8 p.m., Thursday, Aug. 15, at Rickshaw Stop. $13; rickshawstop.com
Creating an expansive atmosphere drenched with fuzzed-out guitars and whispery, light-pitched vocals, Tanukichan made a remarkable impression with last year’s debut album Sundays. Tanukichan is the brainchild of Bay Area born and raised musician Hannah van Loon, who grew up influenced by classical music and The Beatles, and began performing music while a student at UC Berkeley. After playing in multiple Bay Area bands, van Loon would embark on a solo project as Tanukichan, and with co-production from Toro y Moi’s Chaz Bear, would release her 2016 debut EP Radiolove, a low-key yet confident effort that flashes broad sonic range during its brief runtime. She would release Tanukichan’s excellent debut album Sundays in 2018 to unanimous praise, with many listeners highlighting van Loon’s creative evolution and the album’s haunting yet gorgeous ambience. Reminiscent of classic dream-pop and shoegaze like Slowdive or Cocteau Twins, Sundays bestows new energy into this sound due to van Loon’s emotionally-rich songwriting talent and Bear’s multifaceted production prowess.
8 p.m., Friday, Aug. 16, at Great American Music Hall. $24; slimspresents.com
As with every great collaboration that came before them, Bad Books captures the singularity of each of its three members, musician Kevin Devine and Manchester Orchestra’s Andy Hull and Robert McDowell, that makes for compelling and thematic folk-tinged rock. The group started when Manchester Orchestra and Devine began writing songs together after opening on Brand New’s 2007 tour, steadily working together over time to release their self-titled debut album in 2010 to glowing reception. The group would follow-up their debut with 2012’s aptly-titled II, a more refined and warmer sounding effort that boasts clever lyricism from Devine and Hull. Bad Books would go dark for seven years until slowly reuniting to work on new material, which culminated in the group’s richest-sounding and most ambitious work to date, their slightly-psychedelic record III. Throughout their stop-and-go career, Bad Books always manage to pick up exactly where they left off due to genuine friendship and creative chemistry with one another that has only grown stronger over time.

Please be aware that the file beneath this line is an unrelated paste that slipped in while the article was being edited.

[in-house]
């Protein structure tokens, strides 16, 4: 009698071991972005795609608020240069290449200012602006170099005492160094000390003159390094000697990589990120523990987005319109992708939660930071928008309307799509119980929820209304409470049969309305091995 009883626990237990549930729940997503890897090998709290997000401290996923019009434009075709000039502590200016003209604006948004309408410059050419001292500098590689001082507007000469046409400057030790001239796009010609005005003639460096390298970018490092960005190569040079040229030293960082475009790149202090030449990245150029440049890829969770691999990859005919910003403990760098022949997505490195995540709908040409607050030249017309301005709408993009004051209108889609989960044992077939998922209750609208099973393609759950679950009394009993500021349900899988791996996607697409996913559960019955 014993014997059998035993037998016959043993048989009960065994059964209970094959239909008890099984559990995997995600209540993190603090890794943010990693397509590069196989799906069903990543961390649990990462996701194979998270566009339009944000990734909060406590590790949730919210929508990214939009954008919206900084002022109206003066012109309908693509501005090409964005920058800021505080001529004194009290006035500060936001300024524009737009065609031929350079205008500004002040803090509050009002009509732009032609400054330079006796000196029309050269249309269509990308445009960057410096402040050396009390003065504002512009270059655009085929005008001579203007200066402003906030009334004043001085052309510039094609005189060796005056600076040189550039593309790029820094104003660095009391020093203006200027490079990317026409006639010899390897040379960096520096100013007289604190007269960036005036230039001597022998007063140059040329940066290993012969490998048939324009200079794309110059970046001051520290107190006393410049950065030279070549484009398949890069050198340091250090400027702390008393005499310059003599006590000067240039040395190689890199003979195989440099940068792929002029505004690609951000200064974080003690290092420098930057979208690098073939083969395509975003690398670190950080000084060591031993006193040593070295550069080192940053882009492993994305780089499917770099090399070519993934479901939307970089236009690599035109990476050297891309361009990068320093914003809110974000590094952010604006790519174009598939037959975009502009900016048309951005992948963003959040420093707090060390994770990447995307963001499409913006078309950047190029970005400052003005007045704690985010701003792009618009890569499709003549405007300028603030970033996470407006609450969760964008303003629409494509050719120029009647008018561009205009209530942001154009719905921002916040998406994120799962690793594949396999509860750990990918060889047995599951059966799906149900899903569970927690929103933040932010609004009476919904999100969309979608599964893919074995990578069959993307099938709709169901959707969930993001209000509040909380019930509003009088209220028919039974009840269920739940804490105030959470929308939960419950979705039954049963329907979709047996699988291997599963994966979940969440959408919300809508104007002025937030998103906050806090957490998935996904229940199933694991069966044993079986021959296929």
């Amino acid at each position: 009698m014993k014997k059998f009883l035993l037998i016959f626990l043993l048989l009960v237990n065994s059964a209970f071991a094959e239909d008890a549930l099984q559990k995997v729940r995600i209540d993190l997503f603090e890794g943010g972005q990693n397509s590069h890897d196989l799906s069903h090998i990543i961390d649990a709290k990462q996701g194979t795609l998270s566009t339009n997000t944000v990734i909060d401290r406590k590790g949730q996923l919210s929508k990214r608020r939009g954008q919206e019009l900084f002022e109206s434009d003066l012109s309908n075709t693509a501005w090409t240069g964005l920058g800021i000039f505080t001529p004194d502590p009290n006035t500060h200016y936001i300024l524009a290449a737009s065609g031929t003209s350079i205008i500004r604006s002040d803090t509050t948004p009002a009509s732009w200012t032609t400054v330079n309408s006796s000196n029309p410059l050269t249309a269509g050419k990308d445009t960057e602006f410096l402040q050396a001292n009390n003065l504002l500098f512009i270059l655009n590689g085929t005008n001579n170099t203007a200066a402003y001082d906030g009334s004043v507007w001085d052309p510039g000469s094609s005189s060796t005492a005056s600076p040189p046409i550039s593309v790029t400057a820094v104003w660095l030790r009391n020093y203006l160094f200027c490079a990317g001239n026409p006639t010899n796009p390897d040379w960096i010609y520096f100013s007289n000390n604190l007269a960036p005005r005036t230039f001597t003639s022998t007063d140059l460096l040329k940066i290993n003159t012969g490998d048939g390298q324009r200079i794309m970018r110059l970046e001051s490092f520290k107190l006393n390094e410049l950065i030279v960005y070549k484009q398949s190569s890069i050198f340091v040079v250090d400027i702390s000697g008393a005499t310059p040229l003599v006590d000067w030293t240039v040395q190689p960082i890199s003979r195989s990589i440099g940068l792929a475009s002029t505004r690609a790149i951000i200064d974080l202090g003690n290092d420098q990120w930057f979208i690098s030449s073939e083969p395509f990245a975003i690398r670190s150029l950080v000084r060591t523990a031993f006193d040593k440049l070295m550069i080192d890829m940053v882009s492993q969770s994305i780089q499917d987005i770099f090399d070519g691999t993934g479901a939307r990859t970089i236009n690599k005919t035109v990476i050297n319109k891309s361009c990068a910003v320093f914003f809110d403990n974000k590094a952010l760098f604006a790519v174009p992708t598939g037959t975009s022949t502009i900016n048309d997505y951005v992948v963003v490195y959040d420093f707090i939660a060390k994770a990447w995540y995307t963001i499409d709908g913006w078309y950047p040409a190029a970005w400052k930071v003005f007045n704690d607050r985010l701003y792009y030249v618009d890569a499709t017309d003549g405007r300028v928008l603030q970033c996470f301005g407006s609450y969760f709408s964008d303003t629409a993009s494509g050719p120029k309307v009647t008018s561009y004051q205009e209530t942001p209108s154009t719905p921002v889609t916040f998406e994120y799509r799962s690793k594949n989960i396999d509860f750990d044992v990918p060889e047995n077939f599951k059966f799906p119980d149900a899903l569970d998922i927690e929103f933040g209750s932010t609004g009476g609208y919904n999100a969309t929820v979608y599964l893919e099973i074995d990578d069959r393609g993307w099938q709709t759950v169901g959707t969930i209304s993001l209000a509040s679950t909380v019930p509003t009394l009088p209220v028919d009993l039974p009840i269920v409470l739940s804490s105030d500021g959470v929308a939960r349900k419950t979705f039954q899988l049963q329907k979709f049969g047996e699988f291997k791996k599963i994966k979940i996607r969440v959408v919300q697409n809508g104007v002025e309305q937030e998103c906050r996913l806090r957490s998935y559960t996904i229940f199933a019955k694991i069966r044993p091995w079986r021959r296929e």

Godspeed You! Black Emperor
8 p.m., Sunday, Aug. 18, at Castro Theatre. $33; folkyeah.com
For almost 25 years, Godspeed You! Black Emperor has stunned and mystified listeners around the world with their intensely emotional and distinct instrumental-compositions that continue to defy traditional songwriting and genre-limitations to this day. The Montreal group have shied away from the spotlight for the duration of their successful career, only bolstering the group’s myth-like status amongst its devoted fanbase. A definitive group of the 90s post-rock movement, the constantly-fluctuating Godspeed has released modern classics like 1997’s F#A# (Infinity) and 2000’s Lift Your Skinny Fists Like Antennas to Heaven, amongst a stellar discography. After a 10-year hiatus, Godspeed suddenly returned in 2012 with Allelujah! Don’t Bend! Ascend!, a hypnotic and colossal album that stands up among the group’s earlier classics. Godspeed’s live shows are a unique experience on their own, as the group plays their orchestral rock at blisteringly loud levels that forces the audience into a vulnerable state.
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